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Nasal Spray Of 'Love Hormone' Oxytocin Could Treat Tinnitus

Discussion in 'Otolaryngology' started by Mahmoud Abudeif, Nov 5, 2020.

  1. Mahmoud Abudeif

    Mahmoud Abudeif Golden Member

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    A nasal spray of the ‘love hormone’ oxytocin could banish tinnitus — the ringing or buzzing in the ears that affects around seven million Britons.

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    Also known as the ‘cuddle’ hormone, oxytocin is released by the brain into the bloodstream during social behaviours, such as hugging or kissing.

    Scientists think the hormone could help to treat tinnitus by damping down activity in parts of the brain responsible for producing the constant sound.

    An initial study found the spray significantly reduced symptoms, and now a second trial is planned in America.

    Many of us suffer temporary tinnitus that lasts no more than a few hours, often due to a cold or after a loud concert, which can cause some damage to the cells in the ear. But for around one in 100 people, it becomes a long-term affliction — studies show up to one in five experiences suicidal thoughts caused by the noise.

    When the ears are exposed to loud noise or infections, the tiny hair cells that transmit sounds to the brain become stressed and start to emit excess quantities of a brain chemical called glutamate.

    Called a ‘glutamate storm’, this over-stimulates nerve cells in the inner ear to the point where they eventually die. These nerve cells usually send sound impulses up to the auditory cortex, the part of the brain which processes noise.

    When they die, it leaves nerve cells in the auditory cortex in a permanently switched-on state, where they constantly relay sound to elsewhere in the brain. We then ‘hear’ this inside our heads as ringing or buzzing, even when there is no signal from the ear.

    By this point, the tinnitus is no longer being caused by the damaged ear cells but is rooted in the brain itself, and is therefore more difficult to treat.

    There is no cure. Instead, treatments include meditation to ease stress, as stress can make symptoms worse, or sound therapy, to distract patients’ attention from the tinnitus. The nasal spray, which is used four times a day, could be a more effective solution.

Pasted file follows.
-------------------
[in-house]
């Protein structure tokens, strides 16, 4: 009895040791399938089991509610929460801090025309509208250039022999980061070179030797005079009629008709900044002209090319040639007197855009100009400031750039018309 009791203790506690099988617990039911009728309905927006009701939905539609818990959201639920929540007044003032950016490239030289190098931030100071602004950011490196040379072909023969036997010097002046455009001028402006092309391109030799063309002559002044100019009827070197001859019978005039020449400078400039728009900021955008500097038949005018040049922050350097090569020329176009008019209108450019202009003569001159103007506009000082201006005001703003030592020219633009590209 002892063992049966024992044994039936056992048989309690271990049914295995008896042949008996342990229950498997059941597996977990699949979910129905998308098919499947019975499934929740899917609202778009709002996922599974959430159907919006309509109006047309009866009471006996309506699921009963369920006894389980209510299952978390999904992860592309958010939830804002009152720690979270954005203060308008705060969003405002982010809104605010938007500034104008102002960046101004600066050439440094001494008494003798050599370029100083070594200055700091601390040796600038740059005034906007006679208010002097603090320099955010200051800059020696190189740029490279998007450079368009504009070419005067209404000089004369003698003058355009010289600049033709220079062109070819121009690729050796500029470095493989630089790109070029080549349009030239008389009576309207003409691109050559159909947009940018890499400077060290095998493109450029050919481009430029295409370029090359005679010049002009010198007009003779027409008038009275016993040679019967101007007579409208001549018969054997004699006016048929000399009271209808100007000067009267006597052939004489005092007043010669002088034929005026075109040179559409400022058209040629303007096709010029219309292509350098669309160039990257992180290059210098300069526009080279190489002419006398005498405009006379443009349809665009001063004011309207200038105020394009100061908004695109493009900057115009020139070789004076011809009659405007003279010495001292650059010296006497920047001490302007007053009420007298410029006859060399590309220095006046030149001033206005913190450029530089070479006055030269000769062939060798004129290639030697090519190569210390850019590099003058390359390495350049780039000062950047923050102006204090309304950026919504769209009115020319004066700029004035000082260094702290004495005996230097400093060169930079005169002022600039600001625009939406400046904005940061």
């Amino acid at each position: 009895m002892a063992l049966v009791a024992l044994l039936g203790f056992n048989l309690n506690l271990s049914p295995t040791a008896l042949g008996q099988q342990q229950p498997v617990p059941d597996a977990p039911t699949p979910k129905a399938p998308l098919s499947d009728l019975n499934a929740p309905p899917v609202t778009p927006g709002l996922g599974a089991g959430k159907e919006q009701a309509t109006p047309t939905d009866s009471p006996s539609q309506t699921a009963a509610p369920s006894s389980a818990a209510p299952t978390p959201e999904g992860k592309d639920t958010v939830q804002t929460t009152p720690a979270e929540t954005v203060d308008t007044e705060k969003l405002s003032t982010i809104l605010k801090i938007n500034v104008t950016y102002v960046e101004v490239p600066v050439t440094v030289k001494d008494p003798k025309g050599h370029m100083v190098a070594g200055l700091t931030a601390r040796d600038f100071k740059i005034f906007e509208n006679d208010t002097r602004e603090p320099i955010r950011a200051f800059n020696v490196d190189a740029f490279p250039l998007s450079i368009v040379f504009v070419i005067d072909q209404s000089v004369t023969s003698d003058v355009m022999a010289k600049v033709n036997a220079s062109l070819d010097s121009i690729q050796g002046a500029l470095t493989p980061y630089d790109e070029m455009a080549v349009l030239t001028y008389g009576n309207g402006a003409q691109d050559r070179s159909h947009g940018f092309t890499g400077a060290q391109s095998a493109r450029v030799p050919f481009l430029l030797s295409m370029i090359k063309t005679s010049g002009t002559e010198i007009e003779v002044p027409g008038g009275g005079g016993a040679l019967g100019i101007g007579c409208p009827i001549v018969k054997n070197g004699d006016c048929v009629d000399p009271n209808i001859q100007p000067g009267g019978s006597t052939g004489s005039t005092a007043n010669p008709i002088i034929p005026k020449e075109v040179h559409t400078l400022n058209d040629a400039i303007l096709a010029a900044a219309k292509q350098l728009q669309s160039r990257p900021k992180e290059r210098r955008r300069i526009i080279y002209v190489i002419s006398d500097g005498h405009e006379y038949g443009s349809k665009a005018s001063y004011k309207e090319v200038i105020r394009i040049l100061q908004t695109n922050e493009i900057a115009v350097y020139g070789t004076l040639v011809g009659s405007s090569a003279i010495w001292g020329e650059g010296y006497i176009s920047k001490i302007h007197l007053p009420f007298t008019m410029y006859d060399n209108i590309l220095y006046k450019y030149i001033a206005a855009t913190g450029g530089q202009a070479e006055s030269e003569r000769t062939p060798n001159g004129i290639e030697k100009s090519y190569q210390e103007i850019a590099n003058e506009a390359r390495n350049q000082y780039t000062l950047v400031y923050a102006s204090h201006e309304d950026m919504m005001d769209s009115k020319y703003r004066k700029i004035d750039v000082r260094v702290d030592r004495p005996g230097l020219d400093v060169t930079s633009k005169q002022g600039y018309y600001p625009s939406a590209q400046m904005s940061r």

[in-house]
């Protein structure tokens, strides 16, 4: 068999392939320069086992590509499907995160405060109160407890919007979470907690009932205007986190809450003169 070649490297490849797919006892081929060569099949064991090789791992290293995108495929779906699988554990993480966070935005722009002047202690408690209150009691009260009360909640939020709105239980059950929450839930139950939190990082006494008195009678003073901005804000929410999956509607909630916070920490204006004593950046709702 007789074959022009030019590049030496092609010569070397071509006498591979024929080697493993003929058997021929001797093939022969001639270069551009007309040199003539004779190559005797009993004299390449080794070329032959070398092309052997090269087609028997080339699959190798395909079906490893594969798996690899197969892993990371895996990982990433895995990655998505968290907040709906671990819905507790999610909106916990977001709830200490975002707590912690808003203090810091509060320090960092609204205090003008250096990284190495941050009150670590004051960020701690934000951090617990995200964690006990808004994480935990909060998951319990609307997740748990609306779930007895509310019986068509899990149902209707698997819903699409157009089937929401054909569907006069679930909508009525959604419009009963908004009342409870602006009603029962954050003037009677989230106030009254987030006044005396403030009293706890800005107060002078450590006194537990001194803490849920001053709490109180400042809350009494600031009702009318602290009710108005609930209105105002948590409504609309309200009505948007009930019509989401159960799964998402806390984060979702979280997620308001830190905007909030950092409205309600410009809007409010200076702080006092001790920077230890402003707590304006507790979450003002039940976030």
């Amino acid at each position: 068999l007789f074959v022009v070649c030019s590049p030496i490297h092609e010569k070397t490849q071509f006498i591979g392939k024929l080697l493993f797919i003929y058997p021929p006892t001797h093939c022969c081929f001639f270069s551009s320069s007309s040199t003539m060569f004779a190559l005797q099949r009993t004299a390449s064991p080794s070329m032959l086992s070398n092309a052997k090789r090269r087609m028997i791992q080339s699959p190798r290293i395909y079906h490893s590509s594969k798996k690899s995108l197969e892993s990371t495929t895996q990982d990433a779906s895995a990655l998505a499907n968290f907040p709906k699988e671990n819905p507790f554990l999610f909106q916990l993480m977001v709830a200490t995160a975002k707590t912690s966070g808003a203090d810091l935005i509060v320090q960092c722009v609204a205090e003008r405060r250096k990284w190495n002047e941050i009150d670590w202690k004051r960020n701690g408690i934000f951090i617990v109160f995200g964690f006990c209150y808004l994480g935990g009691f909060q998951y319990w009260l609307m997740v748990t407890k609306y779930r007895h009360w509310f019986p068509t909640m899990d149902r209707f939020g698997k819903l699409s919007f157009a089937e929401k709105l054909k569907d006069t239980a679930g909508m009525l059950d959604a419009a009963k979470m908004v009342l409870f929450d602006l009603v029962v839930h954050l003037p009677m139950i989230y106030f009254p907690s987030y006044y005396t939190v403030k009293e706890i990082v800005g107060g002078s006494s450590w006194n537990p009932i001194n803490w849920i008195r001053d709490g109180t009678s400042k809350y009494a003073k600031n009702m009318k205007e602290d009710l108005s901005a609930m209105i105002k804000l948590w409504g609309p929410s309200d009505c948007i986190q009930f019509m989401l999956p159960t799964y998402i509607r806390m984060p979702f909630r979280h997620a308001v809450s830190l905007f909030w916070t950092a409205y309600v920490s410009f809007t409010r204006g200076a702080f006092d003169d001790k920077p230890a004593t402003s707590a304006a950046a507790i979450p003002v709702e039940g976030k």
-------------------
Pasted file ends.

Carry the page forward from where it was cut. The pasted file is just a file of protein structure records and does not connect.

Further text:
Previous studies have shown oxytocin nasal sprays can potentially treat everything from flagging libido to behavioural problems caused by autism in children. Side-effects include headache, blurred vision and, more rarely, heart rhythm problems.

    In 2017, researchers from the Federal University of Sao Paulo, Brazil, tested the spray on 15 tinnitus sufferers over ten weeks.

    The results, published in the journal Frontiers in Neurology, showed a significant decline in symptoms measured on the Tinnitus Handicap Inventory — a scoring system from zero (slight ringing that does not interfere with daily life) to 100 (‘catastrophic’ ringing that disturbs sleep and daytime activities). Average scores dropped from almost 60 (severe) to below 40 (moderate).

    Now, in a new trial at New York University, 30 patients will be given either oxytocin nasal spray or a placebo to use four times daily for six months. The results are expected by June next year.

    It’s not clear how the cuddle hormone works, but one theory is that it reduces activity in two regions of the brain — the auditory cortex and the amygdala — that play a big part in generating the internal ringing noise.

    Dr Will Sedley, a lecturer in neurology and a tinnitus researcher at Newcastle University, says: ‘If the spray works it would be great news. Not only is the cost moderate, but it’s a well-established medication that appears to be safe.’

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